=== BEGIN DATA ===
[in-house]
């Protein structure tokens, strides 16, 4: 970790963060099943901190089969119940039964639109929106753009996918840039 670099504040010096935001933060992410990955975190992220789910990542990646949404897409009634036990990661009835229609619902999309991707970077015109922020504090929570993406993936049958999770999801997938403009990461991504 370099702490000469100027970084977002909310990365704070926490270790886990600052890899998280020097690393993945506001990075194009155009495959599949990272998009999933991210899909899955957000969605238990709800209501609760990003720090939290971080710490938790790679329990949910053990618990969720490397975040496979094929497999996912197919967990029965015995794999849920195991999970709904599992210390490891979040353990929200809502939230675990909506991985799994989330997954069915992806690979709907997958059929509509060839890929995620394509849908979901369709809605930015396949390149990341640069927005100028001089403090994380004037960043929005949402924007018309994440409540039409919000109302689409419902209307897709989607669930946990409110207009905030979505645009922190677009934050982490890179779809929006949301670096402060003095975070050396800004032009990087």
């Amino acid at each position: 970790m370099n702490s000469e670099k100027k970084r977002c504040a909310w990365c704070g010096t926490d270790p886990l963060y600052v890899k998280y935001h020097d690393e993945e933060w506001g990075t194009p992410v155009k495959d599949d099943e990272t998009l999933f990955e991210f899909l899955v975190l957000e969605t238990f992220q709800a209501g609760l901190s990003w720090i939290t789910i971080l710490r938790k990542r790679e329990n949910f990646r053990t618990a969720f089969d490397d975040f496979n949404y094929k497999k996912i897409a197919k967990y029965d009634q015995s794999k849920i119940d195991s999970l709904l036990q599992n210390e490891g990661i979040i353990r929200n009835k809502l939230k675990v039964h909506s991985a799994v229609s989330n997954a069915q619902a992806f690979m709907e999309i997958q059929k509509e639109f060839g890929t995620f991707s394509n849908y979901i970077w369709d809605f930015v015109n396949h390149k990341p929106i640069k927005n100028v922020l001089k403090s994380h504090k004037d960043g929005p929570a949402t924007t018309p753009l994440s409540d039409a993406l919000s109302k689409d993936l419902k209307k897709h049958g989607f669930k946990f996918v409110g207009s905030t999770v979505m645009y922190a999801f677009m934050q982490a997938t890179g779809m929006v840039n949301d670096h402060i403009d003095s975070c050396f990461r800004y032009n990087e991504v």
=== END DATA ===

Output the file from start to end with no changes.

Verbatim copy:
[in-house]
């Protein structure tokens, strides 16, 4: 970790963060099943901190089969119940039964639109929106753009996918840039 670099504040010096935001933060992410990955975190992220789910990542990646949404897409009634036990990661009835229609619902999309991707970077015109922020504090929570993406993936049958999770999801997938403009990461991504 370099702490000469100027970084977002909310990365704070926490270790886990600052890899998280020097690393993945506001990075194009155009495959599949990272998009999933991210899909899955957000969605238990709800209501609760990003720090939290971080710490938790790679329990949910053990618990969720490397975040496979094929497999996912197919967990029965015995794999849920195991999970709904599992210390490891979040353990929200809502939230675990909506991985799994989330997954069915992806690979709907997958059929509509060839890929995620394509849908979901369709809605930015396949390149990341640069927005100028001089403090994380004037960043929005949402924007018309994440409540039409919000109302689409419902209307897709989607669930946990409110207009905030979505645009922190677009934050982490890179779809929006949301670096402060003095975070050396800004032009990087």
């Amino acid at each position: 970790m370099n702490s000469e670099k100027k970084r977002c504040a909310w990365c704070g010096t926490d270790p886990l963060y600052v890899k998280y935001h020097d690393e993945e933060w506001g990075t194009p992410v155009k495959d599949d099943e990272t998009l999933f990955e991210f899909l899955v975190l957000e969605t238990f992220q709800a209501g609760l901190s990003w720090i939290t789910i971080l710490r938790k990542r790679e329990n949910f990646r053990t618990a969720f089969d490397d975040f496979n949404y094929k497999k996912i897409a197919k967990y029965d009634q015995s794999k849920i119940d195991s999970l709904l036990q599992n210390e490891g990661i979040i353990r929200n009835k809502l939230k675990v039964h909506s991985a799994v229609s989330n997954a069915q619902a992806f690979m709907e999309i997958q059929k509509e639109f060839g890929t995620f991707s394509n849908y979901i970077w369709d809605f930015v015109n396949h390149k990341p929106i640069k927005n100028v922020l001089k403090s994380h504090k004037d960043g929005p929570a949402t924007t018309p753009l994440s409540d039409a993406l919000s109302k689409d993936l419902k209307k897709h049958g989607f669930k946990f996918v409110g207009s905030t999770v979505m645009y922190a999801f677009m934050q982490a997938t890179g779809m929006v840039n949301d670096h402060i403009d003095s975070c050396f990461r800004y032009n990087e991504v």